There's something puzzling happening in the Republican Party. The candidates who have the support of the most voters are not those that are showing signs of winning the nomination. In other words, the standard smoke signals reported in the news about the political horse race are not consistent with the smoke signals that the inner circles of political wonks pay attention to. How can Donald Trump, for example, be ahead in most polls but dead last in fundraising and endorsements?
Below, I take a look at five factors often considered to be predictive: polling, elite endorsements, cash on hand, market trading price, and the amount of speaking time candidates had in the most recent Republican debate. There is a startling lack of correlation between these factors, and I offer some explanations for the discrepancies.
Of course, we do not yet know which candidate will be the 2016 Republican nominee, but the candidate who is ahead in the polls now is not necessarily indicative of this outcome. Looking at polls from the fall of the year before a presidential election, we do not commonly see the parties' eventual nominees leading.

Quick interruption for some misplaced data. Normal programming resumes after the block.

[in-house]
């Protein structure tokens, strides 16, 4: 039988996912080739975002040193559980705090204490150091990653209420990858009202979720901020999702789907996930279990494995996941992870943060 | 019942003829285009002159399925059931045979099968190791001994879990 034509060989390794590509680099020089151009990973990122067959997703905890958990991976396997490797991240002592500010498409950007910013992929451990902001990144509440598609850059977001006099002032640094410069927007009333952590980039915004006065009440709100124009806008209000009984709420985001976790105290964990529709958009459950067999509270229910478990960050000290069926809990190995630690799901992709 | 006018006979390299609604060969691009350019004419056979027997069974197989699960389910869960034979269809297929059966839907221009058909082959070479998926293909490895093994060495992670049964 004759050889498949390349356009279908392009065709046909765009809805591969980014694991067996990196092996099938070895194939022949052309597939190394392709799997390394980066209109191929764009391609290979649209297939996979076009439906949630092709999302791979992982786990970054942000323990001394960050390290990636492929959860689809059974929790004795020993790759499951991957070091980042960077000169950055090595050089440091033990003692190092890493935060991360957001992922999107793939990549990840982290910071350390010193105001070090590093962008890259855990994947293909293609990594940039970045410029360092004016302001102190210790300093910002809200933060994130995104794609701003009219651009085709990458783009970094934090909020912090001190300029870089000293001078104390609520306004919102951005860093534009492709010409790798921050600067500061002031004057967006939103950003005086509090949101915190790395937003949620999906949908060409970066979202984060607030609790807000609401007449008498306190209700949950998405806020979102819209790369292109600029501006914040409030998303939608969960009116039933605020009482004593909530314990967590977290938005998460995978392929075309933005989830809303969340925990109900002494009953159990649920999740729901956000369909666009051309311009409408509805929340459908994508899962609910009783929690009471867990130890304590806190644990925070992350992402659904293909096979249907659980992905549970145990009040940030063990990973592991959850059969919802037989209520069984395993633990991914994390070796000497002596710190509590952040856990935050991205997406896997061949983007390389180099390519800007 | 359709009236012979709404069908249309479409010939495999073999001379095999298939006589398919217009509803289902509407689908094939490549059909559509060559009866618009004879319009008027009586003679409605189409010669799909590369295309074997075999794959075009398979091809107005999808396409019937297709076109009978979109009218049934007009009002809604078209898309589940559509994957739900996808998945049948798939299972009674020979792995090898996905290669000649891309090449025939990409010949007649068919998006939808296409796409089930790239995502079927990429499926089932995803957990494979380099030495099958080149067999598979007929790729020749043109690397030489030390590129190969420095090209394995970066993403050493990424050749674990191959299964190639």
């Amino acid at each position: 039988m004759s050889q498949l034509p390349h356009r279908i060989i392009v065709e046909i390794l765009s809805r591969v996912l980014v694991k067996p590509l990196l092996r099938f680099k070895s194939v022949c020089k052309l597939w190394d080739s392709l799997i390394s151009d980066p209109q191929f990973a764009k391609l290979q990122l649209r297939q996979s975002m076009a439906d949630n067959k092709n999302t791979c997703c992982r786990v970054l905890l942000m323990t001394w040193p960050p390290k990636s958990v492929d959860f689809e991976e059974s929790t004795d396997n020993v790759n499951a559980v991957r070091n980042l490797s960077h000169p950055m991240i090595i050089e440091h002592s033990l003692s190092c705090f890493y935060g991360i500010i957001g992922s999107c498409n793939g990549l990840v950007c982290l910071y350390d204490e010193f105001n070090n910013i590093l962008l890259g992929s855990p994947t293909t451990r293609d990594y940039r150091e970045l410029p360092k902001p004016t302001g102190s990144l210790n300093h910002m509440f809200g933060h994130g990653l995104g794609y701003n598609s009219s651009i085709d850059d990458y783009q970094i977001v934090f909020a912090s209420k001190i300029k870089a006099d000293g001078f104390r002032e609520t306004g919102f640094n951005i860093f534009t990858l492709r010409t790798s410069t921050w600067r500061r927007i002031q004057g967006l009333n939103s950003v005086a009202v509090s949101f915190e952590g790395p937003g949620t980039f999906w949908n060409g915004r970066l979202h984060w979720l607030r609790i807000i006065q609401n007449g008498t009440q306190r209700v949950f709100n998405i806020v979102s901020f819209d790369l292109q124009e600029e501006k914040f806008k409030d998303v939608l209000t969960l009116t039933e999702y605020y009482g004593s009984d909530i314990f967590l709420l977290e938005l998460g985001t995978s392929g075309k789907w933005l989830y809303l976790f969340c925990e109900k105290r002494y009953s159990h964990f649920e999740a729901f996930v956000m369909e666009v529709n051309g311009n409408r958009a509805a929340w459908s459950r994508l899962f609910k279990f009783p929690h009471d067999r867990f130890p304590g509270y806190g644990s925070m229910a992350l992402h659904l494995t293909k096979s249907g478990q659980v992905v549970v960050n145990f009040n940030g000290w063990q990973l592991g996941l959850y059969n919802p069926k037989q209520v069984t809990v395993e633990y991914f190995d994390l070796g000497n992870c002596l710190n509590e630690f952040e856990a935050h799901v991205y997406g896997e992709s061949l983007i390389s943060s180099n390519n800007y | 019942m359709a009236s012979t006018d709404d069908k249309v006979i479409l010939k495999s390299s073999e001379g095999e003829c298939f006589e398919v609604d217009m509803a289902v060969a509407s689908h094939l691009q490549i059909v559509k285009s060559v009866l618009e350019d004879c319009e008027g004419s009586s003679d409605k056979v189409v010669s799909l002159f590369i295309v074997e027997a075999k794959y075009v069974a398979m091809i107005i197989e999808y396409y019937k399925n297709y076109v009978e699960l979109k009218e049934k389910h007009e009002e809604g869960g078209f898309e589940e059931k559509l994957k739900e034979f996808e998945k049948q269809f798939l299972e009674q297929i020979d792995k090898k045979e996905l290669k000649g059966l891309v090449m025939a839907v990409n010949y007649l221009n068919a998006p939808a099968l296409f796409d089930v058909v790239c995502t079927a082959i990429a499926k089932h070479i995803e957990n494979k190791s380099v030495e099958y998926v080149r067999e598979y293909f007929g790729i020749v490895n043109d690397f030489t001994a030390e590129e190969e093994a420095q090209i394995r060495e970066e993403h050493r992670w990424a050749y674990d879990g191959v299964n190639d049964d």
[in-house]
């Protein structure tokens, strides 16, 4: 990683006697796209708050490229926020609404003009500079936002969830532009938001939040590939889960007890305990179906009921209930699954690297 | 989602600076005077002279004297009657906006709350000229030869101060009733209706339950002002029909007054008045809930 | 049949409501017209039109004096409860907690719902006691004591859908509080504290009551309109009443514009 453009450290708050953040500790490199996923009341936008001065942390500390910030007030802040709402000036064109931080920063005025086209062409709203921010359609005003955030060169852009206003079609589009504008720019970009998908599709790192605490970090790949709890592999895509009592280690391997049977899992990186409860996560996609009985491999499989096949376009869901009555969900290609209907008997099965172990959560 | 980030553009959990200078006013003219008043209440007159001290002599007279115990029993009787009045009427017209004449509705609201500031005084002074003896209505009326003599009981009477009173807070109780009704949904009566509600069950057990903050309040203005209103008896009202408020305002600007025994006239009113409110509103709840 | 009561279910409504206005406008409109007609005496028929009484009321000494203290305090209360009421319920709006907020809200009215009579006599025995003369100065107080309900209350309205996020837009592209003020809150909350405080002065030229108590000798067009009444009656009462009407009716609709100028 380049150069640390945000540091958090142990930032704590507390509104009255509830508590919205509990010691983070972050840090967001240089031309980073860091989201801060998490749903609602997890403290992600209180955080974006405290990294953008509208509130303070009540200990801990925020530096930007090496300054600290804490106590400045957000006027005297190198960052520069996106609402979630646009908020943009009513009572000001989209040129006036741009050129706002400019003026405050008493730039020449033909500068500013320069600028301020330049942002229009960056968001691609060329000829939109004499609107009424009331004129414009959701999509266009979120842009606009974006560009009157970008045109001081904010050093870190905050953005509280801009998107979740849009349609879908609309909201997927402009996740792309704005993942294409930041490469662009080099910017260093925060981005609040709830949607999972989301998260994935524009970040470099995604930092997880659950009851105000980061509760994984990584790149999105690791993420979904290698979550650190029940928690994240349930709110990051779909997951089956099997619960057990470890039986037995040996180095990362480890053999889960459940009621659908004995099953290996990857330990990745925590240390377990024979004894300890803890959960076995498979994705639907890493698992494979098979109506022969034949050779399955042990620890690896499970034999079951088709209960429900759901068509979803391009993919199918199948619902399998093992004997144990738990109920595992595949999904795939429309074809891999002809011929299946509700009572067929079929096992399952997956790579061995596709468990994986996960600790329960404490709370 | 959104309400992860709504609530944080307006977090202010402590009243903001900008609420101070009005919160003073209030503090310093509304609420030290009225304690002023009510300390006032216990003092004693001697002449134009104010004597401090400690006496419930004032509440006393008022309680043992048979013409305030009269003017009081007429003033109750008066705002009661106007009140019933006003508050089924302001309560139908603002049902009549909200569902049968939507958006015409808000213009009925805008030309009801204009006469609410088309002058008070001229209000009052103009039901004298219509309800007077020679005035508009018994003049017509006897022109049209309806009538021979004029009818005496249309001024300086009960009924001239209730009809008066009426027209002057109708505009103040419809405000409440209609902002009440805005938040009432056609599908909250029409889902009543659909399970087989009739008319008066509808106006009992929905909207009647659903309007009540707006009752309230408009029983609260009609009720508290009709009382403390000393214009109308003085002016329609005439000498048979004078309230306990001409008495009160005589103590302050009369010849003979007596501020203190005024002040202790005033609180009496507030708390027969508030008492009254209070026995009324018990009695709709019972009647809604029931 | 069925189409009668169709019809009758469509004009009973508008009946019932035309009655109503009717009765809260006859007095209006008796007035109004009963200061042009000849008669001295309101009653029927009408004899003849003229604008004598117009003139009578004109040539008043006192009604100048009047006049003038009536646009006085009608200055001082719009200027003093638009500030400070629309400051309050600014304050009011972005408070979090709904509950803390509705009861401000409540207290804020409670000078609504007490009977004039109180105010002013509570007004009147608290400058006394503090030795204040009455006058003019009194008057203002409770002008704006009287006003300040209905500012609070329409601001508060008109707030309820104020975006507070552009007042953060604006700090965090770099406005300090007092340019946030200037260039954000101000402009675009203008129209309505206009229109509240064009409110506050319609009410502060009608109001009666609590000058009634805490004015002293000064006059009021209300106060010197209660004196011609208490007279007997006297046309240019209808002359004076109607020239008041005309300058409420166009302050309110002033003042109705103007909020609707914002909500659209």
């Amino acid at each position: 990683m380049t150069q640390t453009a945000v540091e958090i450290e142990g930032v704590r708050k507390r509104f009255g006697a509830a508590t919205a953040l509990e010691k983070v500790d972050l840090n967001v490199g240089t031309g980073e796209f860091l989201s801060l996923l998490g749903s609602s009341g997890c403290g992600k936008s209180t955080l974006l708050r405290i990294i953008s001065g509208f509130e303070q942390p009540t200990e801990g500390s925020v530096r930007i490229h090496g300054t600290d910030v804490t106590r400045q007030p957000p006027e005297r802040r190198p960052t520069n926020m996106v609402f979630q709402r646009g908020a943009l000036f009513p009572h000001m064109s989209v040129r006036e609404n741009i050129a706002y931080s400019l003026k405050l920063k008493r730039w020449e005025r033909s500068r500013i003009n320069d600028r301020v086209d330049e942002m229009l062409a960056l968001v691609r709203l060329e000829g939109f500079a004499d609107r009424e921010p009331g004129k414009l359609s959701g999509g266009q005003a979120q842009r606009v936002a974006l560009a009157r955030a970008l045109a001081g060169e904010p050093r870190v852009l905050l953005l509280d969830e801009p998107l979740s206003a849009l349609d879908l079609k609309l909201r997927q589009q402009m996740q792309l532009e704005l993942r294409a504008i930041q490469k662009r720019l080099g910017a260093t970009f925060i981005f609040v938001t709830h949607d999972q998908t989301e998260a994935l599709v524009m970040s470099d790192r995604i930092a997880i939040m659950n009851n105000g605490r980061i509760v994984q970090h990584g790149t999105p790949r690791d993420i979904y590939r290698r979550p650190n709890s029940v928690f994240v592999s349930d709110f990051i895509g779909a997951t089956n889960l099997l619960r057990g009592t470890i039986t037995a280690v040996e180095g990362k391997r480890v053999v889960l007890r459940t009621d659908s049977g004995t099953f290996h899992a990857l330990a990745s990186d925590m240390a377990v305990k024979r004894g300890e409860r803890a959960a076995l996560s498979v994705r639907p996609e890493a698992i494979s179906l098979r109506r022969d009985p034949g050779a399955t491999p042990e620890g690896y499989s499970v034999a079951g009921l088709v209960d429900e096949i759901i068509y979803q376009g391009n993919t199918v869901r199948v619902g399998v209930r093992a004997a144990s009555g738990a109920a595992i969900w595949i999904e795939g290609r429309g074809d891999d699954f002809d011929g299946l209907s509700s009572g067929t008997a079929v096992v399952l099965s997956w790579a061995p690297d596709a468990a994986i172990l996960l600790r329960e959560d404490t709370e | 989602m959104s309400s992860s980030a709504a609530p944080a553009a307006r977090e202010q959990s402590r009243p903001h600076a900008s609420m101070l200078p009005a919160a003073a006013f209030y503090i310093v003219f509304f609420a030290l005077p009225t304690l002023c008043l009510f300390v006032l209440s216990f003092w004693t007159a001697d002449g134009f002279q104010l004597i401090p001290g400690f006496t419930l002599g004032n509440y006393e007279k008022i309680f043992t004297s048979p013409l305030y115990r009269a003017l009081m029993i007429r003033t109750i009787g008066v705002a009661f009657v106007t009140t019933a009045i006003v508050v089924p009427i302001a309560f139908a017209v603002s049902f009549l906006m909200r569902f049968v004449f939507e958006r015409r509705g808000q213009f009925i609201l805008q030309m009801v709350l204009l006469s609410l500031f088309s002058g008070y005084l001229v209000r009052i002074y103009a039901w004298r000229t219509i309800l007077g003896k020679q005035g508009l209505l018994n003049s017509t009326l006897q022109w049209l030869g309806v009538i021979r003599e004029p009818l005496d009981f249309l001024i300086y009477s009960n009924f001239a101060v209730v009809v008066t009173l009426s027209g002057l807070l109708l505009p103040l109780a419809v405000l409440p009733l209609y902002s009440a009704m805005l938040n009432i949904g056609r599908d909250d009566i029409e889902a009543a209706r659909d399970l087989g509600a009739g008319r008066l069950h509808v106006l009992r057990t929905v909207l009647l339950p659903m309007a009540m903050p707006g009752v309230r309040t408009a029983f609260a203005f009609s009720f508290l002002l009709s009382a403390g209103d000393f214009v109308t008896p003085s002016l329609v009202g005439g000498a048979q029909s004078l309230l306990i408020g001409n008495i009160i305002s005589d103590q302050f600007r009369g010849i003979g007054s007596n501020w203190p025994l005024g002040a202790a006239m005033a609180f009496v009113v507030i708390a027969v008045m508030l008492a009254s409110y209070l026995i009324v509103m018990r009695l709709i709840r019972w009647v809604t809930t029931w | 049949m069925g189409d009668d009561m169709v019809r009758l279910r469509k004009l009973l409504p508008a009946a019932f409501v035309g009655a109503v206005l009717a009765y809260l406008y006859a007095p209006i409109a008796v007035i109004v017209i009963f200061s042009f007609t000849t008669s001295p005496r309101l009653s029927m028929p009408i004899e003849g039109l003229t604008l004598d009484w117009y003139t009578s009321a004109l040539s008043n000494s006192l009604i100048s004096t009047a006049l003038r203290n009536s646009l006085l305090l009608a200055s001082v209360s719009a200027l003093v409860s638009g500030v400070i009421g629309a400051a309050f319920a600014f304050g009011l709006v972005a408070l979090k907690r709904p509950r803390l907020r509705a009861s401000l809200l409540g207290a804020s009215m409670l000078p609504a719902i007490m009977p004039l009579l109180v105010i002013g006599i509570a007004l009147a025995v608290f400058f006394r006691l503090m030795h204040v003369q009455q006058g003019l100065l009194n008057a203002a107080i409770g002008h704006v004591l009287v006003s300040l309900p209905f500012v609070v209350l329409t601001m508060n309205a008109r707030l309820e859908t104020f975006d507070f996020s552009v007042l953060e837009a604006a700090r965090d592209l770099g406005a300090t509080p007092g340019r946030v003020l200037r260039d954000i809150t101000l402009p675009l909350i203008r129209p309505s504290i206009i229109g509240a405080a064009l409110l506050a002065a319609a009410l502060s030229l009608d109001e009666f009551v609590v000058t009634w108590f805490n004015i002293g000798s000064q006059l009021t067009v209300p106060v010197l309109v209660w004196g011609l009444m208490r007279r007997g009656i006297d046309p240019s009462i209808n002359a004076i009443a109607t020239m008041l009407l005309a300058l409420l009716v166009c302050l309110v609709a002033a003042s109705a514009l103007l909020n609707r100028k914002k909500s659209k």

In other words, a coin may be able to predict a nominee as well as polls in the fall before a general election.
I looked at all of the historical polling data on presidential primary races one year before the election. Pollsters haven't always asked questions about voter support so far out from an election, so this data only goes back to 1988. In six of 11 primaries without an incumbent, the candidate leading the fall before the election was the party's nominee.
Early polls are not particularly predictive of a nomination process. As is commonly known, Trump has been leading in national polls for some time:
As has been argued in this space previously, by my colleagues and others, political scientists have a well-supported theory about how parties settle on their nominees. The endorsements that political elites provide to candidates for office are the most predictive observable indication we have of this process. As more and more political elites coalesce around a candidate and show their support with a formal endorsement, the probability increases that that candidate will be the nominee.